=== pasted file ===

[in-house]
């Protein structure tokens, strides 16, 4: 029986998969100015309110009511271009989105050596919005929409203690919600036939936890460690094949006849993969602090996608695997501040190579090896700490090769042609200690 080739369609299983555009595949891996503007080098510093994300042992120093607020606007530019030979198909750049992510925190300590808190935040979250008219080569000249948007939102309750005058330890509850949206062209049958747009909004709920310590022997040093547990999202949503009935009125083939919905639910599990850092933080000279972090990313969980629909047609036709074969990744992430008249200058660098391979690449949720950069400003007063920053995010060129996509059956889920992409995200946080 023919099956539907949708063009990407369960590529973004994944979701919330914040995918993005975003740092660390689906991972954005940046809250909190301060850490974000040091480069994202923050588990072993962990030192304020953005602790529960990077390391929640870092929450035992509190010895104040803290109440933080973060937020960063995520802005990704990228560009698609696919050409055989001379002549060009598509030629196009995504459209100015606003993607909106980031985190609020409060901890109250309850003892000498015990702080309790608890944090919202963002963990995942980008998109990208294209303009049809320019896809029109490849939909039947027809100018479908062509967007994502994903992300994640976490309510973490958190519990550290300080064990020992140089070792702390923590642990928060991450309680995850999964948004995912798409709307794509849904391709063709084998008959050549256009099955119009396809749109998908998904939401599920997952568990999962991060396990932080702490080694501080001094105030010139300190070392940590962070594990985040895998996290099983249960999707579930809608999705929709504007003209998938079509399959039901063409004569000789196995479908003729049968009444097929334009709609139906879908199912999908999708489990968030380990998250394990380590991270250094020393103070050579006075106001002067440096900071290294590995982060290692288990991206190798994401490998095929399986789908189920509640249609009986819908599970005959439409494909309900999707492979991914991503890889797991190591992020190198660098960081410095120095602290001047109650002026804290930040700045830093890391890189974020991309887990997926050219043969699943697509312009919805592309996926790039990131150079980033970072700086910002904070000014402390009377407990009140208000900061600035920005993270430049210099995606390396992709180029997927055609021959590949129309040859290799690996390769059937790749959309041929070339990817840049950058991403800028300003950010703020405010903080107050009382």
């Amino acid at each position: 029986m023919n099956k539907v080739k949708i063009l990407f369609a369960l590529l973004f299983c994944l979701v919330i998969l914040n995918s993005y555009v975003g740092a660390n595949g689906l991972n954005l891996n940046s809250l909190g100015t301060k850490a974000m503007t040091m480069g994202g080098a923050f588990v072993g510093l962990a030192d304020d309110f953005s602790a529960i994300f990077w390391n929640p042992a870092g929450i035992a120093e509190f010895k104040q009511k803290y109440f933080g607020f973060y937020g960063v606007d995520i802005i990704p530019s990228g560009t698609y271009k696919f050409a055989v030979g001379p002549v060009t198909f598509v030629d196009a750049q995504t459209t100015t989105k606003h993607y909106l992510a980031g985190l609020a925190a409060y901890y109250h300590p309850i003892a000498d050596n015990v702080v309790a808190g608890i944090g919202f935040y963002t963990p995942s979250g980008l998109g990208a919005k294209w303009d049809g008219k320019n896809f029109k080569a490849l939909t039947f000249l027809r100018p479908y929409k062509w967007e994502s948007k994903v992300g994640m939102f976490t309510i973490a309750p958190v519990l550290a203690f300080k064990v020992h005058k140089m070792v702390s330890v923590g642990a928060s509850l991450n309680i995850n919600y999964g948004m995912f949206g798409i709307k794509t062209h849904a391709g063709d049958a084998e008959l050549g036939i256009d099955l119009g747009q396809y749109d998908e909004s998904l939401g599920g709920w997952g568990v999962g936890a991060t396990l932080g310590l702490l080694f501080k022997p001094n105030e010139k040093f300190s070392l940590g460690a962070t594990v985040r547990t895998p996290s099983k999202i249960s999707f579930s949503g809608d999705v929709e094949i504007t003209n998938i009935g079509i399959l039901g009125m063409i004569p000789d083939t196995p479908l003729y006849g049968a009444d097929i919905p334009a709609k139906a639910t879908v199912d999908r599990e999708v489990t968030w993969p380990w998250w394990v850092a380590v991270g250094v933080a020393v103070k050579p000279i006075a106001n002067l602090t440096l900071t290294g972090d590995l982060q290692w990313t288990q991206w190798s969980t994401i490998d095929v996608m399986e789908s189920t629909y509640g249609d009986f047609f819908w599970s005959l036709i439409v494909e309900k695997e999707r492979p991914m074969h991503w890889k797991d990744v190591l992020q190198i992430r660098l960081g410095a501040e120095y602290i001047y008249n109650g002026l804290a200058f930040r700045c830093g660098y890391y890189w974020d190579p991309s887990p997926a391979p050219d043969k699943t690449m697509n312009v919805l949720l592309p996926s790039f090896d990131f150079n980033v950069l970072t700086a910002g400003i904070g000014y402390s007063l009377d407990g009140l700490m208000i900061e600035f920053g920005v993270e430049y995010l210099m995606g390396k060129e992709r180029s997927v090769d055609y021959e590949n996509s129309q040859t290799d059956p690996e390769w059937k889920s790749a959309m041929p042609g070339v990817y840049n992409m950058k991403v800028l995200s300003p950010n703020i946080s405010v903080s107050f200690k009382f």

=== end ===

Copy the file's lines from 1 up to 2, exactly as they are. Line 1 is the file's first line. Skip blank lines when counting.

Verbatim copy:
[in-house]
């Protein structure tokens, strides 16, 4: 029986998969100015309110009511271009989105050596919005929409203690919600036939936890460690094949006849993969602090996608695997501040190579090896700490090769042609200690 080739369609299983555009595949891996503007080098510093994300042992120093607020606007530019030979198909750049992510925190300590808190935040979250008219080569000249948007939102309750005058330890509850949206062209049958747009909004709920310590022997040093547990999202949503009935009125083939919905639910599990850092933080000279972090990313969980629909047609036709074969990744992430008249200058660098391979690449949720950069400003007063920053995010060129996509059956889920992409995200946080 023919099956539907949708063009990407369960590529973004994944979701919330914040995918993005975003740092660390689906991972954005940046809250909190301060850490974000040091480069994202923050588990072993962990030192304020953005602790529960990077390391929640870092929450035992509190010895104040803290109440933080973060937020960063995520802005990704990228560009698609696919050409055989001379002549060009598509030629196009995504459209100015606003993607909106980031985190609020409060901890109250309850003892000498015990702080309790608890944090919202963002963990995942980008998109990208294209303009049809320019896809029109490849939909039947027809100018479908062509967007994502994903992300994640976490309510973490958190519990550290300080064990020992140089070792702390923590642990928060991450309680995850999964948004995912798409709307794509849904391709063709084998008959050549256009099955119009396809749109998908998904939401599920997952568990999962991060396990932080702490080694501080001094105030010139300190070392940590962070594990985040895998996290099983249960999707579930809608999705929709504007003209998938079509399959039901063409004569000789196995479908003729049968009444097929334009709609139906879908199912999908999708489990968030380990998250394990380590991270250094020393103070050579006075106001002067440096900071290294590995982060290692288990991206190798994401490998095929399986789908189920509640249609009986819908599970005959439409494909309900999707492979991914991503890889797991190591992020190198660098960081410095120095602290001047109650002026804290930040700045830093890391890189974020991309887990997926050219043969699943697509312009919805592309996926790039990131150079980033970072700086910002904070000014402390009377407990009140208000900061600035920005993270430049210099995606390396992709180029997927055609021959590949129309040859290799690996390769059937790749959309041929070339990817840049950058991403800028300003950010703020405010903080107050009382």